Whereas the mandate of the Asian Women’s Fund, a government-initiated and largely government-funded private foundation whose purpose was the carrying out of programs and projects with the aim of atonement for the maltreatment and suffering of the comfort women, came to an end on March 31, 2007, and the Fund has been disbanded as of that date: Now, therefore, be it

That it is the sense of the House of Representatives that the Government of Japan–

(1)should formally acknowledge, apologize, and accept historical responsibility in a clear and unequivocal manner for its Imperial Armed Forces’ coercion of young women into sexual slavery, known to the world as comfort women, during its colonial and wartime occupation of Asia and the Pacific Islands from the 1930s through the duration of World War II;

(2)would help to resolve recurring questions about the sincerity and status of prior statements if the Prime Minister of Japan were to make such an apology as a public statement in his official capacity;

(3)should clearly and publicly refute any claims that the sexual enslavement and trafficking of the comfort women for the Japanese Imperial Armed Forces never occurred; and

(4)should educate current and future generations about this horrible crime while following the recommendations of the international community with respect to the comfort women.

Japan-ROK Agreement (2015)

Japan-ROK Agreement (2015) is a bilateral agreement announced by foreign ministers of Japan and South Korea (Republic of Korea) at a press conference on December 28, 2015 to “finally and irreversibly” resolve the “issue of comfort women between Japan and the ROK.”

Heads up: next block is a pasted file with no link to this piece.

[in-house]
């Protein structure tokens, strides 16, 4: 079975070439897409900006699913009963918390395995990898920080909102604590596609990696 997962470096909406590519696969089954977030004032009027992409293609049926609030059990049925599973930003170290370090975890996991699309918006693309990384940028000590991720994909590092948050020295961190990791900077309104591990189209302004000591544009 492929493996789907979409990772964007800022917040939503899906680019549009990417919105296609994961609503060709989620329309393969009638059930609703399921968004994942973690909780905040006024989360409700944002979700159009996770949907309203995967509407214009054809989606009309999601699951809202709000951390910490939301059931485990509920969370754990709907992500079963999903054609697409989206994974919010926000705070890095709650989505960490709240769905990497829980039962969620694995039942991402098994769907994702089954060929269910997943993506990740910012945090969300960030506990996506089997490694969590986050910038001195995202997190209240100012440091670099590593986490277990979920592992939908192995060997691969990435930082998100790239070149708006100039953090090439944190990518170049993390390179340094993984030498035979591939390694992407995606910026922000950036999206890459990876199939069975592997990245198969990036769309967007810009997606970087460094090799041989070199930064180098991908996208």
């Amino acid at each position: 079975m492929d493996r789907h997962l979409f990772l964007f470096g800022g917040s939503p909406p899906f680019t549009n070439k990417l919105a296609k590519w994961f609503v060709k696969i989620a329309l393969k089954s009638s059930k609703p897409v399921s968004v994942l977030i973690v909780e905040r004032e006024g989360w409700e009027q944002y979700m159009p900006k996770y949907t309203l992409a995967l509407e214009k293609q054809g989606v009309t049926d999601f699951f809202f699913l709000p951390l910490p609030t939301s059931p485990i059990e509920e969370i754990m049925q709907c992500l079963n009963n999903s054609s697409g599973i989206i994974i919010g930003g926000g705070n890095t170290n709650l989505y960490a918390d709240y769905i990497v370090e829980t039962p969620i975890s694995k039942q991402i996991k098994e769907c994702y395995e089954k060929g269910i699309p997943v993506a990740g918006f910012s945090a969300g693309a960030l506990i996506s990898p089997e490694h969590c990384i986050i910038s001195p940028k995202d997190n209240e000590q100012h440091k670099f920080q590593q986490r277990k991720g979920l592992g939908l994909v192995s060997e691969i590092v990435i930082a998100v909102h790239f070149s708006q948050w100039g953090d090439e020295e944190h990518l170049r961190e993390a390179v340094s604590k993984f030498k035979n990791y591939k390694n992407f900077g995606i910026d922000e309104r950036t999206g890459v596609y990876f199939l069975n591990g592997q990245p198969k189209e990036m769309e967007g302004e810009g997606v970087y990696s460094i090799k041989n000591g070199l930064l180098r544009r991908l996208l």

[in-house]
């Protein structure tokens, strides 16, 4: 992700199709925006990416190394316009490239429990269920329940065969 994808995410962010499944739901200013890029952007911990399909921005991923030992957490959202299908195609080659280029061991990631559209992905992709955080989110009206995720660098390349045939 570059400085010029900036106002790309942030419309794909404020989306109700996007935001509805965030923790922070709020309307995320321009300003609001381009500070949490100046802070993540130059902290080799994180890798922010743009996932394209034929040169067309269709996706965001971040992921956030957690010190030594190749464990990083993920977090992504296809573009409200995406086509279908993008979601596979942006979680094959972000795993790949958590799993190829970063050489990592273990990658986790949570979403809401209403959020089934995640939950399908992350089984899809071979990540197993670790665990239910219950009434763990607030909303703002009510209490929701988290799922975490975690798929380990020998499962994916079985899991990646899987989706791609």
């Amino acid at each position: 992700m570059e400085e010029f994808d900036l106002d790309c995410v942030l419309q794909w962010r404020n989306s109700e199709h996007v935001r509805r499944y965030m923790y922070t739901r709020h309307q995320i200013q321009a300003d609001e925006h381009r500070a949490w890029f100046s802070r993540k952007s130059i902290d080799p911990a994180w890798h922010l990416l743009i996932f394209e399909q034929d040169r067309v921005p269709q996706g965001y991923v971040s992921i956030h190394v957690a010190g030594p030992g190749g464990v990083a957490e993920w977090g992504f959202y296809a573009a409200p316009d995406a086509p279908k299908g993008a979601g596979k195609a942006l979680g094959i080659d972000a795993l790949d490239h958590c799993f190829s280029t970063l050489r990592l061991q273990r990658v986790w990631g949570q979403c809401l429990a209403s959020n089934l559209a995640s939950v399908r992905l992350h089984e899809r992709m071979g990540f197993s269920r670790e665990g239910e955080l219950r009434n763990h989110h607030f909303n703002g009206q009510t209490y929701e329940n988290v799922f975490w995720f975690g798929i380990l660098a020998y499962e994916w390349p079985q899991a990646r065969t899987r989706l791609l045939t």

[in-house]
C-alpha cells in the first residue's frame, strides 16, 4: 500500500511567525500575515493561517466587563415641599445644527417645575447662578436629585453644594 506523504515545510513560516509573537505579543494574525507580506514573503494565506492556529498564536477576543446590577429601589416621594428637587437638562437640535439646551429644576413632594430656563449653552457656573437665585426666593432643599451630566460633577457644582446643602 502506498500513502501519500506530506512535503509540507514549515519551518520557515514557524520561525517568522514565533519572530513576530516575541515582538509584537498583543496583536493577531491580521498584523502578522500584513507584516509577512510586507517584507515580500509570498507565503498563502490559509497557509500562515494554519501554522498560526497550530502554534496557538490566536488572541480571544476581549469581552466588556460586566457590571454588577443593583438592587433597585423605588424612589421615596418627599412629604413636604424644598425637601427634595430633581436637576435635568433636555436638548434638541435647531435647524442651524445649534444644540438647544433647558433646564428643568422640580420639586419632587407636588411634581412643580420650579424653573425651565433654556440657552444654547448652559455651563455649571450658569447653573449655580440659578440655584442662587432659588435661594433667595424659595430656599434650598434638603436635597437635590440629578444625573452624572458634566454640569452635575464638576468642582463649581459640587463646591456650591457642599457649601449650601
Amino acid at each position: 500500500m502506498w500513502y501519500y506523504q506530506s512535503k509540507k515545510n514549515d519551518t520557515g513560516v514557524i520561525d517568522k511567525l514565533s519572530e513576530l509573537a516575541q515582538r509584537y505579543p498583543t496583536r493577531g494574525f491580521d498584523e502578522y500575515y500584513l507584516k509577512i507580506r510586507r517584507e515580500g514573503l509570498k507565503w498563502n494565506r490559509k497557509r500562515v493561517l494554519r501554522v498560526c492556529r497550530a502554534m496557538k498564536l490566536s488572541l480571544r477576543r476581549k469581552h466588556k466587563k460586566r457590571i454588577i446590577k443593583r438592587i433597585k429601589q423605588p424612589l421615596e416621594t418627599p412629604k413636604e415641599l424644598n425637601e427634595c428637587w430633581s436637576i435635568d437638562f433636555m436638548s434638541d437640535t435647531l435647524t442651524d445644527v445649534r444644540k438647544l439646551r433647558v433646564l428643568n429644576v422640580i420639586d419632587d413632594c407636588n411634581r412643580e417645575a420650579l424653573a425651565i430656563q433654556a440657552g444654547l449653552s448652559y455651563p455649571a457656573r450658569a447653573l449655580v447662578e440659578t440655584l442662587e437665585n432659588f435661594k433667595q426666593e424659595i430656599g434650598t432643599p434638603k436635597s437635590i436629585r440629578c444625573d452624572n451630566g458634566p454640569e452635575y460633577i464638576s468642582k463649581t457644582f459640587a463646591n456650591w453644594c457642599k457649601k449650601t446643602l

The agreement consists of two separate announcements by foreign ministers, followed up by a telephone exchange between Japanese Prime Minister Shinzo Abe and South Korean President Geun-hye Park. There is no actual agreed-upon statement to be ratified or endorsed by parliaments in either country.

Under the agreement, Japanese government would contribute 1 billion yens (about $10 million USD) to a fund set up by the South Korean government, which would provide disbursement to South Korean former comfort women to “heal psychological wounds.” Japanese government insists that the payment is not a reparation, and does not represent an admission of legal liability.

In return, the government of South Korea acknowledged “the fact that the Government of Japan is concerned about the [comfort women] statue built in front of the Embassy of Japan in Seoul,” and promises that it “will strive to solve this issue in an appropriate manner.”

As soon as the agreement was announced, it was denounced by surviving victims of Japanese military comfort women system both because the governments did not consult them about the agreement and also because the agreement fell vastly short of survivors’ demands, or demands of the U.S. House of Representatives in H.Res.201 (2007), including the full acknowledgement of the Japanese military’s involvement in the trafficking of women, further investigation and prosecution of those involved in the crimes, formal apology through parliamentary resolution or cabinet statement, legal reparation to victims, and the inclusion of comfort women history in history textbooks. Survivors in Taiwan, the Philippines, and other countries also protested the agreement because it offered the disbursement of funds to South Korean survivors only.